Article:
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New 52 Red Robin

DC Direct
by yo go re

DC's "New 52" is more good than bad, but there is still some bad.

Trained by the best, natural-born leader Red Robin guides his comrades in opposing any threat.

Tim Drake was the best Robin. Dick was given the job and Jason pretty much had it thrust upon him, but Tim is the only one who earned it. Yet in the new continuity, he was never Robin - from day one of his superhero-internship with Batman, he went by the name "Red Robin" (a holdover from Ye Olde 52, where he'd adopted the Kingdom Come name and costume). And rather than wearing the Neal Adams-designed suit (the best any Robin ever had), he apparently only ever wore the all-red one. Poor kid.

This new costume is best decribed as "busy." It's red and black, keeping the existing colorscheme, but changes the pattern so it's not obviously based on Robin. A red panel covers the center of his torso (front and back) and the insides of his upper arms. At the waist, the panel switches from the center to the outside, with two red sections curving down to mid-thigh level. There are two chunky red stripes below that, then red kneepads. A golden harness crosses his chest, and there are two thin straps running from it to his belt. Similar gold bands wrap around his biceps, and he seems to have metal plates on his gloves. In traditional Robin style, his boots barely come up higher than his ankles. On his left shoulder is a raised disc with what we surmise is meant to be his logo.

It's all very much overdone. He's a stealthy ninja, why would he need so many pointless embellishments? Keep the harness, sure, but lose the tiny straps below it. Heck, even the bands on his arms look enough like Batman's capsule-style utility belt that they could stay, but get rid of the metal on his gloves. And he definitely doesn't need all that red on his legs, so tone that down a little - just because it worked on the Young Justice cartoon, it doesn't mean it works in the comics. There's a good costume under here somewhere, but somebody should have taken the designer's pencils away when he was about 90% done. Or rather, let him stop: one of Brett Booth's earlier attempts looked a lot sleeker, but DC pushed him to add more to it.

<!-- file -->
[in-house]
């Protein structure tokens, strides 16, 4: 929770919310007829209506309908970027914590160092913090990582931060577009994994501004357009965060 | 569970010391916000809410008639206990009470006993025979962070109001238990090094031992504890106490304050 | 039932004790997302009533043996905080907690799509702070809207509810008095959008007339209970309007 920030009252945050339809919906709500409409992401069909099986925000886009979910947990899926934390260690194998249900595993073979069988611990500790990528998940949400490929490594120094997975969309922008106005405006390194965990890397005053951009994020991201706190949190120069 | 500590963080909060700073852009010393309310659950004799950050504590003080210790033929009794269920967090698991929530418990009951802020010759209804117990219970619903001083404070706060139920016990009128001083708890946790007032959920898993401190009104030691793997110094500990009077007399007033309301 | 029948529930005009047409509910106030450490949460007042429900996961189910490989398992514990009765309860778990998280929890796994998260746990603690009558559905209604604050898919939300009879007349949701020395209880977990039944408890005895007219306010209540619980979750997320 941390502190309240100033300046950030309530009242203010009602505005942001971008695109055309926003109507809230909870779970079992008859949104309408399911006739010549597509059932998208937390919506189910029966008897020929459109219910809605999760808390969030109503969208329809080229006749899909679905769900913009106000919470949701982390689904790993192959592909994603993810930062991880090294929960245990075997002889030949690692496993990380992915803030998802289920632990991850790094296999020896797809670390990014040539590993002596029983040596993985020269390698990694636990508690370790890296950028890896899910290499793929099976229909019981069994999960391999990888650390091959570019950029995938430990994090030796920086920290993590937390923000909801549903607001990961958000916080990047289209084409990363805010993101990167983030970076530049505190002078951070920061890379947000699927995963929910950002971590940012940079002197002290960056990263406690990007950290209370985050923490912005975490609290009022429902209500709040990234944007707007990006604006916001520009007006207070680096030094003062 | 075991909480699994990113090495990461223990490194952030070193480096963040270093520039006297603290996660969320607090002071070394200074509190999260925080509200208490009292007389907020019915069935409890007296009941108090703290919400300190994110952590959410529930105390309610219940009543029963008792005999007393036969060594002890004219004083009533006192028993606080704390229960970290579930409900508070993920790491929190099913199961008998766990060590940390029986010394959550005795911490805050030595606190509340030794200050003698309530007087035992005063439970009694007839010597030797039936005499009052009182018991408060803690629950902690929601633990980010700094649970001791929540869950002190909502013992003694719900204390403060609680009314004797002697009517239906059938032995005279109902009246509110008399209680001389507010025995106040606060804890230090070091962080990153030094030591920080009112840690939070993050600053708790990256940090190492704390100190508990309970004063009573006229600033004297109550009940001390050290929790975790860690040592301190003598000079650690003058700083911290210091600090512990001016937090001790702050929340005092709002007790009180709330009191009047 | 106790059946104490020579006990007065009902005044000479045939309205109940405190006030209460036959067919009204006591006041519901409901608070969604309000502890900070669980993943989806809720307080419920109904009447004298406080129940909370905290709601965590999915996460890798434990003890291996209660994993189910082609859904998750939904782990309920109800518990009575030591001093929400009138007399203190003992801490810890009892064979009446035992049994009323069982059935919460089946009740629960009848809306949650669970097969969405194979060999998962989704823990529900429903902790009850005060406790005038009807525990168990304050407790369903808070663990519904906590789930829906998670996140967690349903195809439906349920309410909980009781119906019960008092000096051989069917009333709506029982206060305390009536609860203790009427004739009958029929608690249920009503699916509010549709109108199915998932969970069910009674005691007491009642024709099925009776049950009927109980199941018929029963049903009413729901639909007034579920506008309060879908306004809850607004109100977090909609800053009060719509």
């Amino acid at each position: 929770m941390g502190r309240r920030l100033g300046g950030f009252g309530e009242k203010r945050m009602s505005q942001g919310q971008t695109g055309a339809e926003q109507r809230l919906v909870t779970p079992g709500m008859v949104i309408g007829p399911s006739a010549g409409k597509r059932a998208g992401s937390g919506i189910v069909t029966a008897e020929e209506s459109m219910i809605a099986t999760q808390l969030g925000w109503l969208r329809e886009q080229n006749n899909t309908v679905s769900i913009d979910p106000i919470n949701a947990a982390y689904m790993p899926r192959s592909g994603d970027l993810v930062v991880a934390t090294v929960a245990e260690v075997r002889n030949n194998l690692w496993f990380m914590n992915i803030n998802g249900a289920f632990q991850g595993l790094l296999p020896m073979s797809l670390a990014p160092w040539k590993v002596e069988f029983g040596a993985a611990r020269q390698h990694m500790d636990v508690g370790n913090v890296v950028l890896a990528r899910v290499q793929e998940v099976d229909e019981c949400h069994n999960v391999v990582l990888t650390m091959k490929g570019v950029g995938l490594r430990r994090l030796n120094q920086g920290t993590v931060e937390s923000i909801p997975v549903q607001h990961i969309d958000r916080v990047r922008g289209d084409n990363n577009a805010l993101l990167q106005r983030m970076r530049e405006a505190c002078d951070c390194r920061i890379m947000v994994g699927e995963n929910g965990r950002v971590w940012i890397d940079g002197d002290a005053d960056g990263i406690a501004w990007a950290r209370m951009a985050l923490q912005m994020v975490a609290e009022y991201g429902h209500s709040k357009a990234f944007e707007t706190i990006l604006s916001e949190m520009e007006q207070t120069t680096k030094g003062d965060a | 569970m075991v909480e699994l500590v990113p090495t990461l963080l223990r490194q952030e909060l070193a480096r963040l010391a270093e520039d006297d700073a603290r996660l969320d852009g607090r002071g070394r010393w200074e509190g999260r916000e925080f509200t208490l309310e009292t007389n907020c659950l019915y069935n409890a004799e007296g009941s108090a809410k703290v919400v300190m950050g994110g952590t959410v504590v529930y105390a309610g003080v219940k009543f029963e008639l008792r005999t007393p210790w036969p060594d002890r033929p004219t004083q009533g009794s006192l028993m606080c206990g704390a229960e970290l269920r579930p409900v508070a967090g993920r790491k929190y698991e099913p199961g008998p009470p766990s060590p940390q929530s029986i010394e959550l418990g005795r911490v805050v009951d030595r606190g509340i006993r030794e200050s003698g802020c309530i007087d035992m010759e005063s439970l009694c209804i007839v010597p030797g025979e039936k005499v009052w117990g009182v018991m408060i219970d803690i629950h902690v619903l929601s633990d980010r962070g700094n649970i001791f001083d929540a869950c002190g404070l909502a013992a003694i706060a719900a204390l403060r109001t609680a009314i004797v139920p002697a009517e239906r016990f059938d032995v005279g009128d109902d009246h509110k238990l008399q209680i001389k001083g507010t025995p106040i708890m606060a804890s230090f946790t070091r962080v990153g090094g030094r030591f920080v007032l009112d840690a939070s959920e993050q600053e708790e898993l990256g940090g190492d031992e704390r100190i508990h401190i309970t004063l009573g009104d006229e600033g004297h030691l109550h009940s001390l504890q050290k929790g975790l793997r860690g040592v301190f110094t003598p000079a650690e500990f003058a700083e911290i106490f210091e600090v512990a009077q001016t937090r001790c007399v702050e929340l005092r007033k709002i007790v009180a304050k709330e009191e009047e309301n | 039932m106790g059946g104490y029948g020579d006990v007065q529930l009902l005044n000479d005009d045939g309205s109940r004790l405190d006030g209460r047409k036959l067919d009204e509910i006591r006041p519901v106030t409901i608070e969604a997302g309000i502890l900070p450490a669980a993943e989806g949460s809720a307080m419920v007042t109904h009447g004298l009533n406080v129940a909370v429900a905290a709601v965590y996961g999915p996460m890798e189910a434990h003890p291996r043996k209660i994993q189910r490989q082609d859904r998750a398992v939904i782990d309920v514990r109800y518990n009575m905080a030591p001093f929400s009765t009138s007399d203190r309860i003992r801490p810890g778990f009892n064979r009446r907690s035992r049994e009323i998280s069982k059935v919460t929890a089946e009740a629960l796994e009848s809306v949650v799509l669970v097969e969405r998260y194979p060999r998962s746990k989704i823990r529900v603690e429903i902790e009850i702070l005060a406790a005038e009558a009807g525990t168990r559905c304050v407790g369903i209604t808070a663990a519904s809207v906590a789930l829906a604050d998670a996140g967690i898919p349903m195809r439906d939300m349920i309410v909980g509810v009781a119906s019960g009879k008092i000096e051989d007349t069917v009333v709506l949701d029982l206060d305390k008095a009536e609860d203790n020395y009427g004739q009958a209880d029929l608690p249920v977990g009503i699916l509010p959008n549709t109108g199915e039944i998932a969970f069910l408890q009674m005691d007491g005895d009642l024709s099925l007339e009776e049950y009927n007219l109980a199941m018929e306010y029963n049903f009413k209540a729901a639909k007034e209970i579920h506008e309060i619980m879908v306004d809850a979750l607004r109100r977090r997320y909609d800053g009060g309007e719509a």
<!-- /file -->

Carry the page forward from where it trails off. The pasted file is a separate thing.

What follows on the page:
Red Robin was sculpted by Robert Lynders, who's done a lot more 4" stuff for DC Direct than 6". The face is appropriately youthful, showing Tim to be the kid that he is. He's wearing a domino mask that looks a lot like the one Nightwing wore: lots of sharp, pointed angles. An especially nice job was done on his spiky hair, which is just asymmetrical enough to be natural.

For some reason, DCD's natural tendency to make their toys too large to properly fit in a display with other companies' offerings is in overdrive with their new Teen Titans figures (which are not to be confused with their New Teen Titans figures). Robin - who, remember, is still supposed to be in his mid-teens - stands 6¾" tall, which is just ridiculous. He has hinged ankles, swivel boot tops, hinged knees, balljointed hips, swivel gloves, hinged elbows, swivel biceps, swivel/hinge shoulders, and a balljointed head. It's all good, but we are missing something (and for once, we're not talking about a waist, though no, he doesn't have one).

Part of Tim's New 52 costume is a wing pack (built by Virgil Hawkins) that allows him to fly - writer Scott Lobdell insisted on this design feature, so Robin wouldn't constantly be getting left behind on the ground when his superpowered teammates raced off to a fight. When it's relaxed, it hangs like a cape, but when it's active, it flares out like Falcon or Darkhawk. The figure has the backpack - it plugs in via a huge squarish peg - but it can't move. It just hangs, down, forever, with no way of spreading it out. The sculpt is nice (and incredibly sharp), but it's unimpressive from the get-go.

It may seem like the New 52 has done a great disservice to Tim Drake. He went from the best Robin in the best costume to... neither of those things. But to be fair, the damage was done before the reboot: the (re-)introduction of Damian Wayne pushed him to leave the role of Robin, and his costume had already been replaced three times over. So changing his origin - Tim Drake was many things, but "Olympic-caliber gymnast" wasn't one of them - and dropping him into this over-designed costume really aren't so bad after all. The toy's cape is not made as well as it could be, and the figure is way too tall, but otherwise this is a good attempt.

-- 11/13/14

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